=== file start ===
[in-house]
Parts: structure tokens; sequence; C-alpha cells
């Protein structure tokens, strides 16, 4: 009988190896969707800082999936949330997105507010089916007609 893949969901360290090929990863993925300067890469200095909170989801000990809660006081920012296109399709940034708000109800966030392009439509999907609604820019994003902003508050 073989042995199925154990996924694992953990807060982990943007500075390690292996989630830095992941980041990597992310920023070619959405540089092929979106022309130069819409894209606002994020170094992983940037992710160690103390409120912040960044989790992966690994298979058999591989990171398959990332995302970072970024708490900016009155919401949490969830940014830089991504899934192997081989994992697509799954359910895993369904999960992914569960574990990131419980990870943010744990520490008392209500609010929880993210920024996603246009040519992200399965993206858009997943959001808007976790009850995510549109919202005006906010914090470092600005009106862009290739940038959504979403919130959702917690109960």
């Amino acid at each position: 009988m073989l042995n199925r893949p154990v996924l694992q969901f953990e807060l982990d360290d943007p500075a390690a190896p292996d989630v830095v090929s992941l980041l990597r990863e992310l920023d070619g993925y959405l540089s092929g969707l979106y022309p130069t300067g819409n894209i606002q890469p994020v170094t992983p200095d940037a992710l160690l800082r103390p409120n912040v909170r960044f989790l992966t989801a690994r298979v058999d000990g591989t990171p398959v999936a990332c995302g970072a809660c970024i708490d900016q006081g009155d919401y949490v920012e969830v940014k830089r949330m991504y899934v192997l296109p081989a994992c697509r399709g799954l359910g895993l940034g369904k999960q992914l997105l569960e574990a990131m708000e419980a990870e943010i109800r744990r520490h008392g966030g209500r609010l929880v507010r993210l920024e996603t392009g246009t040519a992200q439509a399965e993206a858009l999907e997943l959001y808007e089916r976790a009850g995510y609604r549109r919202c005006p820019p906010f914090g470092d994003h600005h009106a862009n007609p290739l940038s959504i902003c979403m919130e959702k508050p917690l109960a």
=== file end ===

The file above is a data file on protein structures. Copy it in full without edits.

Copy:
[in-house]
Parts: structure tokens; sequence; C-alpha cells
């Protein structure tokens, strides 16, 4: 009988190896969707800082999936949330997105507010089916007609 893949969901360290090929990863993925300067890469200095909170989801000990809660006081920012296109399709940034708000109800966030392009439509999907609604820019994003902003508050 073989042995199925154990996924694992953990807060982990943007500075390690292996989630830095992941980041990597992310920023070619959405540089092929979106022309130069819409894209606002994020170094992983940037992710160690103390409120912040960044989790992966690994298979058999591989990171398959990332995302970072970024708490900016009155919401949490969830940014830089991504899934192997081989994992697509799954359910895993369904999960992914569960574990990131419980990870943010744990520490008392209500609010929880993210920024996603246009040519992200399965993206858009997943959001808007976790009850995510549109919202005006906010914090470092600005009106862009290739940038959504979403919130959702917690109960």
């Amino acid at each position: 009988m073989l042995n199925r893949p154990v996924l694992q969901f953990e807060l982990d360290d943007p500075a390690a190896p292996d989630v830095v090929s992941l980041l990597r990863e992310l920023d070619g993925y959405l540089s092929g969707l979106y022309p130069t300067g819409n894209i606002q890469p994020v170094t992983p200095d940037a992710l160690l800082r103390p409120n912040v909170r960044f989790l992966t989801a690994r298979v058999d000990g591989t990171p398959v999936a990332c995302g970072a809660c970024i708490d900016q006081g009155d919401y949490v920012e969830v940014k830089r949330m991504y899934v192997l296109p081989a994992c697509r399709g799954l359910g895993l940034g369904k999960q992914l997105l569960e574990a990131m708000e419980a990870e943010i109800r744990r520490h008392g966030g209500r609010l929880v507010r993210l920024e996603t392009g246009t040519a992200q439509a399965e993206a858009l999907e997943l959001y808007e089916r976790a009850g995510y609604r549109r919202c005006p820019p906010f914090g470092d994003h600005h009106a862009n007609p290739l940038s959504i902003c979403m919130e959702k508050p917690l109960a």